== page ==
The statue above the main entrance to the old Lewis’s department store in Ranelagh Street has been the meeting place for many a courting couple. Affectionately known as “Dickie Lewis’s”, it is also the “statue exceedingly bare” referred to in the song In My Liverpool Home, but what is the real name and origins of the iconic figure?
David Lewis opened his first business selling men’s clothing at Ranelagh Street in 1856, although the building was nowhere near as large as it is now. An advert in the Chester Chronicle in June 1864 said that the shop, billed as Lewis & Company, sold “suits from fashionable tweeds and cloths, well fitting and handsomely made.” That same year the company branched into women’s clothing, using the concept of the department store, effectively several stores within a larger building.
In 1877 the first store outside Liverpool was opened in Manchester, and others opened in Birmingham and Sheffield in the 1880s. In that decade David Lewis died and Louis Cohen took over the business. The Ranelagh Street store was expanded when it took over neighbouring buildings in 1893 and then in 1923 it was completely rebuilt to become one of the largest department stores in the North of England. After suffering heavy bomb damage in World War 2 Gerald De Courcy Fraser, who had designed the 1923 structure, was again called upon to design the new building with work starting in 1947.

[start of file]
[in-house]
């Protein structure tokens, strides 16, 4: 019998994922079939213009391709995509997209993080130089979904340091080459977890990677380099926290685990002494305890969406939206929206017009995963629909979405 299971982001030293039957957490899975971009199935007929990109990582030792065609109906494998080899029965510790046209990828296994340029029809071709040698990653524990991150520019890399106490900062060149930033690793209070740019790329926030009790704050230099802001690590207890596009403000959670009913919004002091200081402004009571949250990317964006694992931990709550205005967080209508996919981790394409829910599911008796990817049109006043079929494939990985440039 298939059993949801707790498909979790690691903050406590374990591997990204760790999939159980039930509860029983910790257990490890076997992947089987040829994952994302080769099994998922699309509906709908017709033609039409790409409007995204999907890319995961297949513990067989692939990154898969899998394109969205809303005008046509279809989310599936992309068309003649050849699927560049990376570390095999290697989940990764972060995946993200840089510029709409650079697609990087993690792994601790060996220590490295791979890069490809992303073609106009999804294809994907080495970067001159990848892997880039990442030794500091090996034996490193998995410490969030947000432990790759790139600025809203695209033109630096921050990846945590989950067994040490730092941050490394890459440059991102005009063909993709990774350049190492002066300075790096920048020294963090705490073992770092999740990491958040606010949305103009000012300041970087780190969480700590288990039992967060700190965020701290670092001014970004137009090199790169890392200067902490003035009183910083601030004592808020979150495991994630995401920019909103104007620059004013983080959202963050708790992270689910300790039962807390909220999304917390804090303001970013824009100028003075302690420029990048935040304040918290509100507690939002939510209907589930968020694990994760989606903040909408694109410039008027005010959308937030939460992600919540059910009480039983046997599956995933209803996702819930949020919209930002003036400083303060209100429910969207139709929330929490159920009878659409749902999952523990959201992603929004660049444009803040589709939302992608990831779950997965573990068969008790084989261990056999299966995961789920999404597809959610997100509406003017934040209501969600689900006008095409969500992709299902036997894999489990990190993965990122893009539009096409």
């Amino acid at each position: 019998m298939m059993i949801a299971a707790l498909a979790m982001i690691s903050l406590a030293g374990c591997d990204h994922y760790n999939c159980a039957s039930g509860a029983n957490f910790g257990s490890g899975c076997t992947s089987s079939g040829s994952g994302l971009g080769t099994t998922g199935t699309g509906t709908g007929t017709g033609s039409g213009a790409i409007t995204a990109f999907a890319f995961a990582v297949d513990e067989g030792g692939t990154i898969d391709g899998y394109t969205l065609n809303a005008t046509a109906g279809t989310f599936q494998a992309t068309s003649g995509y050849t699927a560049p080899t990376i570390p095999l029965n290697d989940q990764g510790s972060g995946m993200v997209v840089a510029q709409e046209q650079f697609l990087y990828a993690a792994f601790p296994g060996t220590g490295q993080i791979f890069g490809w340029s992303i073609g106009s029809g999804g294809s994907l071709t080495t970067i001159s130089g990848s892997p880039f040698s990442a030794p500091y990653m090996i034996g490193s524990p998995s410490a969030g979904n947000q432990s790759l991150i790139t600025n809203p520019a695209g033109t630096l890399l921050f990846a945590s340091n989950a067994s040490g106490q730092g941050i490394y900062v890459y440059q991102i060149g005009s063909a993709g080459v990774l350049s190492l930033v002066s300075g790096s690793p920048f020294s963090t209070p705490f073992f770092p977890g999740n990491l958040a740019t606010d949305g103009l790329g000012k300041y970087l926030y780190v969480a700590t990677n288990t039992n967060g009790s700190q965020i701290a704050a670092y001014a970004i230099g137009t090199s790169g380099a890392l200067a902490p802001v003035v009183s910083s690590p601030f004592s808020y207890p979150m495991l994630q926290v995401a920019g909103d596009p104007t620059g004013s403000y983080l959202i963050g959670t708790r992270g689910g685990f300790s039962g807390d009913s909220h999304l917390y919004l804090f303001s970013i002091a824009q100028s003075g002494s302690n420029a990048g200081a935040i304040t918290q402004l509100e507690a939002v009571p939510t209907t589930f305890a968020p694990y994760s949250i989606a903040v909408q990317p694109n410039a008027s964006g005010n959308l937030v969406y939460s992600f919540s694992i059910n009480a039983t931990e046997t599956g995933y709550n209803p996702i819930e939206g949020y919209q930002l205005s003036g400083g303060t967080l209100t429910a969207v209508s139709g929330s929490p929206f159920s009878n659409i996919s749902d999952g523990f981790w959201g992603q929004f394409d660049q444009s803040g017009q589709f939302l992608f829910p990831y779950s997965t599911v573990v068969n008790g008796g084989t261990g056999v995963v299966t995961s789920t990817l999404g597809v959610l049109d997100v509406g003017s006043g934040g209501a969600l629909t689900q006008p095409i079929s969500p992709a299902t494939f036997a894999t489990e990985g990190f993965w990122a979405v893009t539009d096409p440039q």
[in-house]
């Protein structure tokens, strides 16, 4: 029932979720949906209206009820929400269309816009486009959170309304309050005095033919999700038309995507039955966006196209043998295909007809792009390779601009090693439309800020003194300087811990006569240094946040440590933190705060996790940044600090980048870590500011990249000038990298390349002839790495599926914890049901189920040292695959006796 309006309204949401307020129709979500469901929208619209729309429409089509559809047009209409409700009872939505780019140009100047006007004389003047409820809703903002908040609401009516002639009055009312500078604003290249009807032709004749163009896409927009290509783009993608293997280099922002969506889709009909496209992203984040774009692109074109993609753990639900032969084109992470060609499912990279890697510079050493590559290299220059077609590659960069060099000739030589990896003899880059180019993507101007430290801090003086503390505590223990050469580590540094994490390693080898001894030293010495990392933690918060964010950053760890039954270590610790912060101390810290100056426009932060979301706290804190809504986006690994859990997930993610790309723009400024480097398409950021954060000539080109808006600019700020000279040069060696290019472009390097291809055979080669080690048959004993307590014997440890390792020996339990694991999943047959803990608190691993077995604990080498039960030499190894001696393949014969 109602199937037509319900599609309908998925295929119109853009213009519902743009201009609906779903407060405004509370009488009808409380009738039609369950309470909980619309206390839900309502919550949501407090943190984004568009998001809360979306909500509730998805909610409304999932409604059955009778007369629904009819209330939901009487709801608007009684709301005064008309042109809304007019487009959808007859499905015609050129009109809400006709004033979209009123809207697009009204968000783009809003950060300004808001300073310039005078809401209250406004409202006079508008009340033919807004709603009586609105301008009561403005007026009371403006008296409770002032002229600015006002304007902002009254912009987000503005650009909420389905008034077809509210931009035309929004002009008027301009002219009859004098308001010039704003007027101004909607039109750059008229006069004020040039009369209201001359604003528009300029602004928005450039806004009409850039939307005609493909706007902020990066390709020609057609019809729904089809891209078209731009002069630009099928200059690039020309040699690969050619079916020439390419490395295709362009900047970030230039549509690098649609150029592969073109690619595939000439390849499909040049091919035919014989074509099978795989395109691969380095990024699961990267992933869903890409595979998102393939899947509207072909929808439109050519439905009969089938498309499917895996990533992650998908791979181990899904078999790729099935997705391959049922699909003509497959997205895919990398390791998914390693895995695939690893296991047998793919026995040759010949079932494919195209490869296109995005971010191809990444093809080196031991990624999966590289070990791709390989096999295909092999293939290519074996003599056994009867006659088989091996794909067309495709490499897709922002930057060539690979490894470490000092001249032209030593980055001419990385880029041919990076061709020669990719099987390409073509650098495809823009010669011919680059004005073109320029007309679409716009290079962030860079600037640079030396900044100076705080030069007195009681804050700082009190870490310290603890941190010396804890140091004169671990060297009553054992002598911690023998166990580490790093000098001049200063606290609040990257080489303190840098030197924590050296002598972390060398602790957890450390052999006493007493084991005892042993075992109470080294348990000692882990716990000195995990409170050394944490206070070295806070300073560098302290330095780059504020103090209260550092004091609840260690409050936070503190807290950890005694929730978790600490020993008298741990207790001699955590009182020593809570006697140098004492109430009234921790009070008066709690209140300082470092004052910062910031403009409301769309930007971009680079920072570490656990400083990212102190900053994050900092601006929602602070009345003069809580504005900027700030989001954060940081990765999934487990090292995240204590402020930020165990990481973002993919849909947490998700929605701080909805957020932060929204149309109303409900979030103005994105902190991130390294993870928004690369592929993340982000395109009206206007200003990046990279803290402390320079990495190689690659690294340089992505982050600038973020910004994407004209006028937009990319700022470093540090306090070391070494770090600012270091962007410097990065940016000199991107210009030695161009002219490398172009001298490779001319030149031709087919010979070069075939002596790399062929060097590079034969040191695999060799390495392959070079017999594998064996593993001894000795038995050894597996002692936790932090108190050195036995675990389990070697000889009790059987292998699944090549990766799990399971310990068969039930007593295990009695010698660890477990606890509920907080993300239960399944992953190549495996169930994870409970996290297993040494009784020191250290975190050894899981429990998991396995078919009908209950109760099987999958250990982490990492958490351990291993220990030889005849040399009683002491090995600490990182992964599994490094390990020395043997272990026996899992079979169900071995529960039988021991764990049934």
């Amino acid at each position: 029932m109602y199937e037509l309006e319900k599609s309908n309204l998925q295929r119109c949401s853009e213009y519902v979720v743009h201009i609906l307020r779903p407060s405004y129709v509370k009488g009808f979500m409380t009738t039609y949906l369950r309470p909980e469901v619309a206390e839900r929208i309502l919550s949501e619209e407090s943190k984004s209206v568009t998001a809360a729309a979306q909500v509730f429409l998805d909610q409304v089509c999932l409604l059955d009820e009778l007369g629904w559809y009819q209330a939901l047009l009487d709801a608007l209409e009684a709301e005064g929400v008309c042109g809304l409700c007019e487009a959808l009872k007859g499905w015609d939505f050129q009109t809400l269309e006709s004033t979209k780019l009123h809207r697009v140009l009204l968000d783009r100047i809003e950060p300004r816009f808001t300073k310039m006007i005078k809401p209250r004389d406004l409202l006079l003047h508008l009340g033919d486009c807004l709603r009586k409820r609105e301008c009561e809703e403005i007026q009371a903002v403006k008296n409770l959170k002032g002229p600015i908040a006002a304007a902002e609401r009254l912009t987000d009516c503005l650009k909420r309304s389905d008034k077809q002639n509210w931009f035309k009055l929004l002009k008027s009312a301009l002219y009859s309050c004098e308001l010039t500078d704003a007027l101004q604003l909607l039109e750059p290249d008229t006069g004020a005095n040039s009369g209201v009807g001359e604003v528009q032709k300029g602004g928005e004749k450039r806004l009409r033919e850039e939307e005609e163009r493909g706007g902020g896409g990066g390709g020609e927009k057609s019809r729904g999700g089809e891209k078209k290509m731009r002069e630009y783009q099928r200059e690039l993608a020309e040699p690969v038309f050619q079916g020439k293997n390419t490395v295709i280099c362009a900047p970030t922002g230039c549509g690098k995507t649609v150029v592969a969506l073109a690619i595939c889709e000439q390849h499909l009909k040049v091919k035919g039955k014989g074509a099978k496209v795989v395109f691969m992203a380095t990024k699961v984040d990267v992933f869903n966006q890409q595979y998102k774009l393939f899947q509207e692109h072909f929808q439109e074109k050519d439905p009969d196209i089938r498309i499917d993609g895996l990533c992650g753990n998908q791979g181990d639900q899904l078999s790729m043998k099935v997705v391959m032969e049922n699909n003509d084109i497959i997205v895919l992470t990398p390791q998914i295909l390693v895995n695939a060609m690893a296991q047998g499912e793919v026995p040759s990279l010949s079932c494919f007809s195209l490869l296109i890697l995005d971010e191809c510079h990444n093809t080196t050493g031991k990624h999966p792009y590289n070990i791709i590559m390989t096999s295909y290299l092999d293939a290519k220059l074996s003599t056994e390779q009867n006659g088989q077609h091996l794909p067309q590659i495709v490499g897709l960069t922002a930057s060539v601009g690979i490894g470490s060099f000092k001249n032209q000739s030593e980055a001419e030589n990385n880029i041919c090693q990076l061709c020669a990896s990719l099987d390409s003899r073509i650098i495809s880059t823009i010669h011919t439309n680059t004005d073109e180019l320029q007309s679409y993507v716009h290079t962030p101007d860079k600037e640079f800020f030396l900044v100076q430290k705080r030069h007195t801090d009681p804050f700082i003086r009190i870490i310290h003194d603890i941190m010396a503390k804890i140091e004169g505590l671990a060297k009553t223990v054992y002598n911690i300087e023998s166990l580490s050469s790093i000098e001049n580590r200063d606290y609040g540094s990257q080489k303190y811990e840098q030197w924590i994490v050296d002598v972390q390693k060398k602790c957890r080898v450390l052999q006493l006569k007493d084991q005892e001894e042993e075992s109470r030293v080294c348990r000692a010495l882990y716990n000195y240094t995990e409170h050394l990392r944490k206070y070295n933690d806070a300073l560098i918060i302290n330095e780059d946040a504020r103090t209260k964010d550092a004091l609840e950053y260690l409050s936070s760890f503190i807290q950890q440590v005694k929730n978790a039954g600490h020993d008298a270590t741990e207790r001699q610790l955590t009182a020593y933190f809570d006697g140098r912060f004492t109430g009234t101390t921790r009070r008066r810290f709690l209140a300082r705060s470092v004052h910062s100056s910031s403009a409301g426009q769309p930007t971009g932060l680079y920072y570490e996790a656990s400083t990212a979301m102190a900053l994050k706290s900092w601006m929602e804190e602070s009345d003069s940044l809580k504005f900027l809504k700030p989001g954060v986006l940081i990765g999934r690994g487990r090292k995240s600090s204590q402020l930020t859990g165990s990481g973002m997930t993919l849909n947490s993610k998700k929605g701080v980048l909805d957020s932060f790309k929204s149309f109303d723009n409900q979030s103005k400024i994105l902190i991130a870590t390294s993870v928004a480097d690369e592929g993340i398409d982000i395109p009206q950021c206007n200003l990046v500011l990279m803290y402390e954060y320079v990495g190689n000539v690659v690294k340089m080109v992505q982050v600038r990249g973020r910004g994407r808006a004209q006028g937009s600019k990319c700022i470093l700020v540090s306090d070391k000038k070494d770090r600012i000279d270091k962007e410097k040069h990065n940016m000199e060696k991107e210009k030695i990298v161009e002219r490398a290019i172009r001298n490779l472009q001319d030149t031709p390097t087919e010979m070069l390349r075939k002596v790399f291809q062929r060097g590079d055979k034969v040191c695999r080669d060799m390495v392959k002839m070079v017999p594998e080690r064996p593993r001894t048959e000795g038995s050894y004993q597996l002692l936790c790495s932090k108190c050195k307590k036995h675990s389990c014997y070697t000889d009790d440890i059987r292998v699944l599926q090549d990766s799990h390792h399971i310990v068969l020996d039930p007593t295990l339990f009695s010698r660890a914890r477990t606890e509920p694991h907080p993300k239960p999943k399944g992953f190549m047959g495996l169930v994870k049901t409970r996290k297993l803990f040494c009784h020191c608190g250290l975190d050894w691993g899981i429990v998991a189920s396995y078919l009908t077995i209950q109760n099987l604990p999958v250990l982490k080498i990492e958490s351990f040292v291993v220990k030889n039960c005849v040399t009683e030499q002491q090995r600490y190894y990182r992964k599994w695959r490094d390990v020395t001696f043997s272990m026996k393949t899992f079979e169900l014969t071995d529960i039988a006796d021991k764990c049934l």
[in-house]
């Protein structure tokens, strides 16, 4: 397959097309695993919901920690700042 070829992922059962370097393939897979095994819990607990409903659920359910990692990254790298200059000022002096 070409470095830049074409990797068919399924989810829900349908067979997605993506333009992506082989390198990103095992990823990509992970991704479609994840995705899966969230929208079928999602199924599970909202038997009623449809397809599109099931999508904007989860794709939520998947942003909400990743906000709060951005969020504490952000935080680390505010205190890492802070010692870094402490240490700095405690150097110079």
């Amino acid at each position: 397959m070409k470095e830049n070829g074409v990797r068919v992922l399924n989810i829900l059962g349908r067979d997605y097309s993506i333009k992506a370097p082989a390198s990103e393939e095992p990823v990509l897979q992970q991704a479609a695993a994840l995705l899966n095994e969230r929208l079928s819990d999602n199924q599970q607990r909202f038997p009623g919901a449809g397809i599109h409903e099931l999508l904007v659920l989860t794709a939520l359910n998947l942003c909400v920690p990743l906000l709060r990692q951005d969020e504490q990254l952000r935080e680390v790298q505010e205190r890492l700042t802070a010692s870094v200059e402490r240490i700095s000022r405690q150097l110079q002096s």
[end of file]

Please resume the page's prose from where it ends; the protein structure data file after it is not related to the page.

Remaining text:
To signify how Lewis’s was at the forefront of the rebuilding of Liverpool after the war, and with the company’s 100th birthday approaching, it was decided to commission an imposing statue to stand above the main entrance. Sculptor Sir Jacob Epstein was appointed to do the work and he came up with a bronze cast of a naked man standing at the bow of a ship, defiant and proud. There was a mixed reaction, with some saying schoolgirls minds would be corrupted, but it went on to become part of Liverpool folklore. It hadn’t been the first time Epstein had caused outrage, having sculpted 18 nudes for the British Medical Association in 1908.
The statue is officially titled Liverpool Resurgent, but many a young couple courting simply told each other they would “meet under Dickie Lewis’s” in the days before widespread telephone communication. It stands over the main entrance and so many who see it are so drawn to it that they overlook the three mural panels below it, representing children at play, fighting and also in their pram.
From the 1990s the company went into decline and the Liverpool store was the last to remain open, eventually closing in 2007. The building has now been taken over by Merepark Developments and part of it has reopened as a hotel. There was never any danger of the statue being removed however, and Dickie will remain a popular meeting point and object of curiosity for visitors for years to come.